The U.S. Department of Energy (DOE) held a workshop on October 31–November 1, 2019 at the National Renewable Energy Laboratory in Golden, Colorado, on integrating supercritical carbon dioxide (sCO2) power cycles with thermal energy storage (TES). Hosted by the Office of Energy Efficiency and Renewable Energy’s Solar Energy Technologies Office (SETO) and the Offices of Fossil Energy and Nuclear Energy this workshop featured invited speakers and provided an opportunity to discuss the next steps in sCO2 power cycle commercialization and system-level considerations for integration with TES.
It has become clear that as the U.S. power sector evolves, power-generating technologies must be flexible, efficient, and highly responsive to grid needs. sCO2 power cycles integrated with TES have shown significant potential to meet the needs of the current and future grid. DOE and its partners in industry, the National Laboratories, and the broader research community have worked together to reach important milestones on the advancement of this technology, including:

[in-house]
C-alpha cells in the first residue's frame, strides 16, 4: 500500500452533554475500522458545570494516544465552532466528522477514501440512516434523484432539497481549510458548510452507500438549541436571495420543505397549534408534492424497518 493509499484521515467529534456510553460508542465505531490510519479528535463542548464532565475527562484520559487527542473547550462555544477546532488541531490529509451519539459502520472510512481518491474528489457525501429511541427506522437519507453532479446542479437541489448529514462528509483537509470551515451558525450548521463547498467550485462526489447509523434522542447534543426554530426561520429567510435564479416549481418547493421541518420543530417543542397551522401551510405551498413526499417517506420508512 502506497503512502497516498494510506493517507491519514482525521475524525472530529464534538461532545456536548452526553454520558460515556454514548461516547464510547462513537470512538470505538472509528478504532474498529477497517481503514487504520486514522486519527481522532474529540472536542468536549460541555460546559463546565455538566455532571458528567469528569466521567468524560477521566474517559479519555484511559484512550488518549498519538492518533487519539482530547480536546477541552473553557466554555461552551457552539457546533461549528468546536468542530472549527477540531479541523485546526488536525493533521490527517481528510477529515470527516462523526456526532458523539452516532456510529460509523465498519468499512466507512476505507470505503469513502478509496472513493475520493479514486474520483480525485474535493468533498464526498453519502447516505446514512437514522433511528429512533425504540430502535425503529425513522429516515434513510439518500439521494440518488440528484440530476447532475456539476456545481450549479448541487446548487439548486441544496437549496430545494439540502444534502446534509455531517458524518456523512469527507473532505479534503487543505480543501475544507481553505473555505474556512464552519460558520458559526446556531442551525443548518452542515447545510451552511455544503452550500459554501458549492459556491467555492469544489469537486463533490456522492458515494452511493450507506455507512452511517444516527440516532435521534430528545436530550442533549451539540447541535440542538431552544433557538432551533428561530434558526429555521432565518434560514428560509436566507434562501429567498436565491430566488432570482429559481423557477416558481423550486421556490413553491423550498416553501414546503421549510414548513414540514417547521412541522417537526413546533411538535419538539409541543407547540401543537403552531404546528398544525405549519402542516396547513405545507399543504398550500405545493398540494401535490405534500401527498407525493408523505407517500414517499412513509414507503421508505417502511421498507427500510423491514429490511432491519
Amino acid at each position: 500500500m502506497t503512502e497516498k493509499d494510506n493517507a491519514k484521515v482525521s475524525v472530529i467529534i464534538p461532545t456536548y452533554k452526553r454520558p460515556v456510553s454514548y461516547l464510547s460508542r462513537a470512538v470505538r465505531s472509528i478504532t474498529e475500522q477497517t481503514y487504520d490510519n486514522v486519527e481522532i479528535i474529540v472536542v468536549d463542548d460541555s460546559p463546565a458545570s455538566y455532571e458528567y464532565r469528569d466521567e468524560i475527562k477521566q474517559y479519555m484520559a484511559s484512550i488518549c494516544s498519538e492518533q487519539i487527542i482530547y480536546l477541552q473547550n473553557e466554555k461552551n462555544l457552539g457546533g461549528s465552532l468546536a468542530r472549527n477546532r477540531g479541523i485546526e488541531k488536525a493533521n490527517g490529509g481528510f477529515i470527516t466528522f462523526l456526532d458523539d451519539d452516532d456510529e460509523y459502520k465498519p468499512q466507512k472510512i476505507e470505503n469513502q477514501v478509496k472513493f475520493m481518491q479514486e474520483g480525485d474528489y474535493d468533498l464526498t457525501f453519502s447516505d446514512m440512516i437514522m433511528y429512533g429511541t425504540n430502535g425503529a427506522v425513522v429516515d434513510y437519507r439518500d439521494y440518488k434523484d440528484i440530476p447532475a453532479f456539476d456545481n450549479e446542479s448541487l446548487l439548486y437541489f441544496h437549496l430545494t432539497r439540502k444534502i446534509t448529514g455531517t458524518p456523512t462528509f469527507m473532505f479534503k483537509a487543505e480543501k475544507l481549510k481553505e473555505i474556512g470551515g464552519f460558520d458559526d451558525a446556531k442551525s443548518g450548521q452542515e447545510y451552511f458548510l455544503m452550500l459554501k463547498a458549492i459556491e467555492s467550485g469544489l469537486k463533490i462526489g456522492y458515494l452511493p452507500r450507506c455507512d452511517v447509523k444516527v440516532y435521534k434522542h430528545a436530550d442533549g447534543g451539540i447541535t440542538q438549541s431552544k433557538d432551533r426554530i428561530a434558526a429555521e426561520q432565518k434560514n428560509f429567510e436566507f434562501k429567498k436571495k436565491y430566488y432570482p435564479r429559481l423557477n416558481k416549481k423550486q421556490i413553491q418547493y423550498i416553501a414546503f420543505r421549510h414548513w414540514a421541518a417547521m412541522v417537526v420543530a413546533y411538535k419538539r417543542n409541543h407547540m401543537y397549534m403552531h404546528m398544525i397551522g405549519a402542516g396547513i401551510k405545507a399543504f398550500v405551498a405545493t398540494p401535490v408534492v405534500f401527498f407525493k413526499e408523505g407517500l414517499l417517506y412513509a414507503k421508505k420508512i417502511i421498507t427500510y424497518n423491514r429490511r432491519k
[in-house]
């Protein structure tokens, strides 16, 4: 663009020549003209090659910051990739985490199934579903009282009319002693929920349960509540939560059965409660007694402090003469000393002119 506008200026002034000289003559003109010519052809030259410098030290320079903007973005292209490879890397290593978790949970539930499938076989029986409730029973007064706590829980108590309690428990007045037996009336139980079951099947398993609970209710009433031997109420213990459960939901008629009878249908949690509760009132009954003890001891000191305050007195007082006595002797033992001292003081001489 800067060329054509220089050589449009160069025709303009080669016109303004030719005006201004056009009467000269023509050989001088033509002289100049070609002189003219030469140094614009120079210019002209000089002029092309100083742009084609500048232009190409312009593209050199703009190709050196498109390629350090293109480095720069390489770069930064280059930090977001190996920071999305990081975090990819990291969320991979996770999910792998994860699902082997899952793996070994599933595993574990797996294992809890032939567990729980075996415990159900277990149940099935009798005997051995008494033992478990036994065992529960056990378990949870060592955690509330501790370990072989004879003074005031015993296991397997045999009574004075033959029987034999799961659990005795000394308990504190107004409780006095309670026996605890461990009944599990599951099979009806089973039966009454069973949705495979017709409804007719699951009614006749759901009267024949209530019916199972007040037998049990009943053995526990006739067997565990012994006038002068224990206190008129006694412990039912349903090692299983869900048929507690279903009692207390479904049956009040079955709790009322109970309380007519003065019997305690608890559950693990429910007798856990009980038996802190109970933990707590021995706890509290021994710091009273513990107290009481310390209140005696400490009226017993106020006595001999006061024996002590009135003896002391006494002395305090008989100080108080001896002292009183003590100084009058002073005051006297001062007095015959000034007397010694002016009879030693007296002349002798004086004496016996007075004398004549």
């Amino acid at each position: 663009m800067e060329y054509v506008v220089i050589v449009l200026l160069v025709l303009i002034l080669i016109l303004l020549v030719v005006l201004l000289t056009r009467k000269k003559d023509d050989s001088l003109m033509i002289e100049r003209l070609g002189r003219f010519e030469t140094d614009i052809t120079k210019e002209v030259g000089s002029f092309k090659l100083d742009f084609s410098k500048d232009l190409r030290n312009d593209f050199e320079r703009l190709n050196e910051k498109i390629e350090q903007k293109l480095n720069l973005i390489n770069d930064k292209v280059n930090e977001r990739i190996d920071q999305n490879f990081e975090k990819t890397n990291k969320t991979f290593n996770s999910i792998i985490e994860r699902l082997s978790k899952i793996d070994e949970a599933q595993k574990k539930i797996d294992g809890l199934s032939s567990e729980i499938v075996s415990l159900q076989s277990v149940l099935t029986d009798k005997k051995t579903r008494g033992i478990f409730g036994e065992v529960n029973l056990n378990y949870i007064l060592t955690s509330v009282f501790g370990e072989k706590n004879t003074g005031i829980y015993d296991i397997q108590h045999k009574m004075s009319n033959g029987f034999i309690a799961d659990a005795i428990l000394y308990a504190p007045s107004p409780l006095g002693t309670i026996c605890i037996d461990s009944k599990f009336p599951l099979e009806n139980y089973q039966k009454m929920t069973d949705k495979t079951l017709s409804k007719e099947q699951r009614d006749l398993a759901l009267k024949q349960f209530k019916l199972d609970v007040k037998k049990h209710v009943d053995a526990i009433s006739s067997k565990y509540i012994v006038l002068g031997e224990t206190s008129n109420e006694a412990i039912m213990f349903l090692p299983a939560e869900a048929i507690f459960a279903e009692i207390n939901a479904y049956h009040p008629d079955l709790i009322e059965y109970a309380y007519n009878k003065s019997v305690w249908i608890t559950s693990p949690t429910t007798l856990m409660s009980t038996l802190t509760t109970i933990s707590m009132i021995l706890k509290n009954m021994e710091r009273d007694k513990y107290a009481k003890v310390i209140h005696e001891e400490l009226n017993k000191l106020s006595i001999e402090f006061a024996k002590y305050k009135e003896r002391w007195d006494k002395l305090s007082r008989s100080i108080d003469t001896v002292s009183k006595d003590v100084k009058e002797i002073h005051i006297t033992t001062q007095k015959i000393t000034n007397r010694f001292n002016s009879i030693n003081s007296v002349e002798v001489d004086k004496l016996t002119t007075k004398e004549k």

- Successful operation of the highest temperature sCO2 turbine in the world
- Groundbreaking of the $119 million 10 megawatt electrical Supercritical Transformational Electric Power pilot plant
- Release of a road map for commercial sCO2 cycles in nuclear power plants
Building on previous DOE sCO2 workshops, this meeting covered topics including sCO2 cycle integration with heat sources, air cooling as the ultimate heat sink, TES-sCO2 cycle interactions, and primary heat exchanger design. How DOE can best support the demonstration of commercially relevant sCO2 cycles integrated with flexible TES for rapid, on-demand electricity dispatch was also discussed.
Learn more about SETO’s concentrating solar-thermal power research.